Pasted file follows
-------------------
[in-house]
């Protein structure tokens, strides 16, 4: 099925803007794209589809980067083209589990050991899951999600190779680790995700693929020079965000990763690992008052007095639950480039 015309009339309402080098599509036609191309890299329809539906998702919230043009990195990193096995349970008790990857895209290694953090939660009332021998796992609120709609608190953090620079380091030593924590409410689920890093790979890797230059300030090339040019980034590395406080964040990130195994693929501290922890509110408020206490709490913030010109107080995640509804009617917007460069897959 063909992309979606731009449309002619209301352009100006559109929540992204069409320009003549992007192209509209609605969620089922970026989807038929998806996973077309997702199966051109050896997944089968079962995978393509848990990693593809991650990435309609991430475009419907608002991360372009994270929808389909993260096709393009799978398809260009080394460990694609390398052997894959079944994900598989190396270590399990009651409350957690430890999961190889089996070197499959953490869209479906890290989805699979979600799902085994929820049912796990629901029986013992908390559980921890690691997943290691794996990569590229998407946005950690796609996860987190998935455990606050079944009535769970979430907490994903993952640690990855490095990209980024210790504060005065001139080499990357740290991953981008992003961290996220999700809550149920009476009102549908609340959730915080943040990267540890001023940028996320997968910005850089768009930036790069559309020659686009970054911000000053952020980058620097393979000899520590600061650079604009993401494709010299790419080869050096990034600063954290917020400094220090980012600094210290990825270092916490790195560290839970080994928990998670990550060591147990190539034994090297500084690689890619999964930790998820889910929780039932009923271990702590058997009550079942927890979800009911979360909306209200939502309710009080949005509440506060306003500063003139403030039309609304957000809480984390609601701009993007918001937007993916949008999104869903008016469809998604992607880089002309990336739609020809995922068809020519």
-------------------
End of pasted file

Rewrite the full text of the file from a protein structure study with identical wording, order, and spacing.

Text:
[in-house]
């Protein structure tokens, strides 16, 4: 099925803007794209589809980067083209589990050991899951999600190779680790995700693929020079965000990763690992008052007095639950480039 015309009339309402080098599509036609191309890299329809539906998702919230043009990195990193096995349970008790990857895209290694953090939660009332021998796992609120709609608190953090620079380091030593924590409410689920890093790979890797230059300030090339040019980034590395406080964040990130195994693929501290922890509110408020206490709490913030010109107080995640509804009617917007460069897959 063909992309979606731009449309002619209301352009100006559109929540992204069409320009003549992007192209509209609605969620089922970026989807038929998806996973077309997702199966051109050896997944089968079962995978393509848990990693593809991650990435309609991430475009419907608002991360372009994270929808389909993260096709393009799978398809260009080394460990694609390398052997894959079944994900598989190396270590399990009651409350957690430890999961190889089996070197499959953490869209479906890290989805699979979600799902085994929820049912796990629901029986013992908390559980921890690691997943290691794996990569590229998407946005950690796609996860987190998935455990606050079944009535769970979430907490994903993952640690990855490095990209980024210790504060005065001139080499990357740290991953981008992003961290996220999700809550149920009476009102549908609340959730915080943040990267540890001023940028996320997968910005850089768009930036790069559309020659686009970054911000000053952020980058620097393979000899520590600061650079604009993401494709010299790419080869050096990034600063954290917020400094220090980012600094210290990825270092916490790195560290839970080994928990998670990550060591147990190539034994090297500084690689890619999964930790998820889910929780039932009923271990702590058997009550079942927890979800009911979360909306209200939502309710009080949005509440506060306003500063003139403030039309609304957000809480984390609601701009993007918001937007993916949008999104869903008016469809998604992607880089002309990336739609020809995922068809020519």